253. (96.) The same Mr. Bettenham said; That virtuous men were like some herbs and spices, that give not3 their sweet smell, till they be broken and crushed.

254. (98.) There was a painter became a physician. Where

I then Pompey came and preyed upon them. R.

2 Reader of Gray's Inn.

R.

give not out. R.

upon one said to him; You have done well; for before the faults of your work were seen, but now they are unseen.1

255. (189.) One of the philosophers was asked; What a wise man differed from a fool? He answered; Send them both naked to those that know them not, and you shall perceive.

256. (234.) Cæsar in his book that he made against Cato (which is lost) did write, to shew the force of opinion and reverence of a man that had once obtained a popular reputation; That there were some that found Cato drunk, and they were ashamed instead of Cato.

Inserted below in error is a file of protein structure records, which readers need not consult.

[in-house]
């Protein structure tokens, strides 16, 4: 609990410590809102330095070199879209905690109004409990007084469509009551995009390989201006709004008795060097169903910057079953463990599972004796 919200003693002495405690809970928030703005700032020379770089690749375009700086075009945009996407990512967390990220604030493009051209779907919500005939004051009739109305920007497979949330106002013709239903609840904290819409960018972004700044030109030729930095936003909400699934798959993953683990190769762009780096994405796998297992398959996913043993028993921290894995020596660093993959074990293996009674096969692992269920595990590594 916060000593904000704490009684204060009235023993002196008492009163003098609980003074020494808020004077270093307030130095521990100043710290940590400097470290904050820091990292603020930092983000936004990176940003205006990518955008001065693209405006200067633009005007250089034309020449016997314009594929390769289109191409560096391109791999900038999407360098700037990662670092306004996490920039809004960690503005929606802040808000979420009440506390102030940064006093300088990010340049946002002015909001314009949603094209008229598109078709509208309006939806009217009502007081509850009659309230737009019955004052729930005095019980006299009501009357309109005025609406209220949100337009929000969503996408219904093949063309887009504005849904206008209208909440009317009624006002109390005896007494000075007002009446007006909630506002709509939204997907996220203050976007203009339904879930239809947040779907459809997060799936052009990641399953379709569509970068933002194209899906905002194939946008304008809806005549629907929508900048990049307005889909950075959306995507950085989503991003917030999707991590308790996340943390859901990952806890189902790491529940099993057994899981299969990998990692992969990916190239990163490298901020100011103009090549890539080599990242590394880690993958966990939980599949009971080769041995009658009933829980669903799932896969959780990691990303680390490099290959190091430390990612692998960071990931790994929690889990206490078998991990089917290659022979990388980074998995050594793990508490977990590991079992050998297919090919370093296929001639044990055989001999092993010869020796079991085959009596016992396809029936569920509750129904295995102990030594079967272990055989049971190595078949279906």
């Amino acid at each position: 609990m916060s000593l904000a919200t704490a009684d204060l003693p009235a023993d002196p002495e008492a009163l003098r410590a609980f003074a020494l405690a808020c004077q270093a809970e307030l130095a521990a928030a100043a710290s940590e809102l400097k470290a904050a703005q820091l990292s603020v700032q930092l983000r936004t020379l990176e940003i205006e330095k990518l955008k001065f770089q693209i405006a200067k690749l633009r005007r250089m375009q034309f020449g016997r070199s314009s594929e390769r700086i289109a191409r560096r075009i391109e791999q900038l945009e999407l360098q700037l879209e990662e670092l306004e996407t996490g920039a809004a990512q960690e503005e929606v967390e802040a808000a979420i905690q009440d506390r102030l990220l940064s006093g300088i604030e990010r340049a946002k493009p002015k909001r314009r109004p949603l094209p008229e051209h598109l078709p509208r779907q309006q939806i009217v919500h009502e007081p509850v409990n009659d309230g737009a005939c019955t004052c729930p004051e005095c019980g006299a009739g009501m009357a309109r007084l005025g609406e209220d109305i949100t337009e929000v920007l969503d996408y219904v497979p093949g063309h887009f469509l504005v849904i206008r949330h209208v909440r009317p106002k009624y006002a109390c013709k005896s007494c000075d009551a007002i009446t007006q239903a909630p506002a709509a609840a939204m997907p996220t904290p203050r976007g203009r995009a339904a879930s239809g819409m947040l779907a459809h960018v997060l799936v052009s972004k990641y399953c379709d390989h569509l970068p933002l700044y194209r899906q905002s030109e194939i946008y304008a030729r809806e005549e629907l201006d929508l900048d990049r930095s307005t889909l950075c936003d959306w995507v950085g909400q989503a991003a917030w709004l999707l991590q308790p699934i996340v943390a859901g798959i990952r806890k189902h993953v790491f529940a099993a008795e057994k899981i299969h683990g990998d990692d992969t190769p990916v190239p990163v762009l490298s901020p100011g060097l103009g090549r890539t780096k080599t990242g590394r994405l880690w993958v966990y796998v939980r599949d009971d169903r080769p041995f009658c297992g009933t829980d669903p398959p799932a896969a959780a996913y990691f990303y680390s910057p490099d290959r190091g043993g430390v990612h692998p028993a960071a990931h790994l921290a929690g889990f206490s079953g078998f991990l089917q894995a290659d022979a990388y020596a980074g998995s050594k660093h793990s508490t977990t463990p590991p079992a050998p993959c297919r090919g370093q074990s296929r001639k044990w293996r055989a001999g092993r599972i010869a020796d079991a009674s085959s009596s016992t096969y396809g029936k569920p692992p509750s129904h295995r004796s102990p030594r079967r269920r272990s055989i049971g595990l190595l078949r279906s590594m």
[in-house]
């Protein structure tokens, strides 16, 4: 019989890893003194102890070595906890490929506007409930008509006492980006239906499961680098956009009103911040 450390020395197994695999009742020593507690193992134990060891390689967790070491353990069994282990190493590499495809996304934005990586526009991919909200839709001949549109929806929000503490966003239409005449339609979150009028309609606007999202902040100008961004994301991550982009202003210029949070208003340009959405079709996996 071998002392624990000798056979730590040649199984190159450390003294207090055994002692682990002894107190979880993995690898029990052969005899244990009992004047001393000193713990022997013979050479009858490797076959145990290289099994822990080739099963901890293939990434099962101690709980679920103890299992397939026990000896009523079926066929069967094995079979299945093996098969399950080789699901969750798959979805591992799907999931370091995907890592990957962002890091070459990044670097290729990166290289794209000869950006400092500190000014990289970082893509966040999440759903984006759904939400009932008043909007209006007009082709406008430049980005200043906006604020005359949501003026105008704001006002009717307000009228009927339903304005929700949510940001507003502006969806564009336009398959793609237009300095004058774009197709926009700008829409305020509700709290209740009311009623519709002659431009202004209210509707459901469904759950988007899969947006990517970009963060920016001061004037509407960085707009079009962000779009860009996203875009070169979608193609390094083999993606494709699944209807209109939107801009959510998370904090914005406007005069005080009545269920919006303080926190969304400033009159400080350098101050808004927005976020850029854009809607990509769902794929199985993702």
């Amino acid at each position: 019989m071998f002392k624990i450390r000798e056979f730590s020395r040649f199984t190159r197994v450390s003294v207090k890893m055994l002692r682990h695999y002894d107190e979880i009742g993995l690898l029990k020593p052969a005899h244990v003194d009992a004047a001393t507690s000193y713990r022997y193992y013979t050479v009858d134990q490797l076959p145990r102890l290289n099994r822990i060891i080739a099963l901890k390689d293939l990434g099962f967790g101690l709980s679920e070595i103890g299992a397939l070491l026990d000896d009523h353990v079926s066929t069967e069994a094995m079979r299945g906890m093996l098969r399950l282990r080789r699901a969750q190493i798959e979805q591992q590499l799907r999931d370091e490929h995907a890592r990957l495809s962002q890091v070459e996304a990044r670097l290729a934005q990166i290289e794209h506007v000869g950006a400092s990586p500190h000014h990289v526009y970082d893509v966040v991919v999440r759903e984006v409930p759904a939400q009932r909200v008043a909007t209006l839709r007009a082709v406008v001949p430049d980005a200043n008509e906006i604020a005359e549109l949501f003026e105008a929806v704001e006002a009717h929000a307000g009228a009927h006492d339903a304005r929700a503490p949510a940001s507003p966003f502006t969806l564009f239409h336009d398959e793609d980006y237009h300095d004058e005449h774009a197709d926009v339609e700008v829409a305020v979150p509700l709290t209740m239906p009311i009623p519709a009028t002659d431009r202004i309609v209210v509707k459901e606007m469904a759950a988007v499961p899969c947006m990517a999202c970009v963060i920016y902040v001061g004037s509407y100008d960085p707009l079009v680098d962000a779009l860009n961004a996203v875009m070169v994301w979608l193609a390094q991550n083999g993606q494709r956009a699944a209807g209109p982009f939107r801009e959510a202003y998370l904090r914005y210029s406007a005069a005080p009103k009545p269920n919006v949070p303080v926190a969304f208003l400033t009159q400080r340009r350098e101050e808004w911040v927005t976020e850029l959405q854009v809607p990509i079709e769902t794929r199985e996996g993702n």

257. (191.) Aristippus, sailing in a tempest, shewed signs of fear. One of the seamen said to him, in an insulting manner; We that are plebeians are not troubled; you, that are a philosopher, are afraid. Aristippus answered; There is not the like wager upon it, for me to perish and you.

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258. (192.) There was an orator that defended a cause of Aristippus, and prevailed. Afterwards he asked Aristippus; Now, in your distress, what did Socrates do you good? Aristippus answered; Thus; in making true that good which you said of me. 3

† 259. Aristippus said; He took money of his friends, not so much to use it himself, as to teach them how to bestow their money.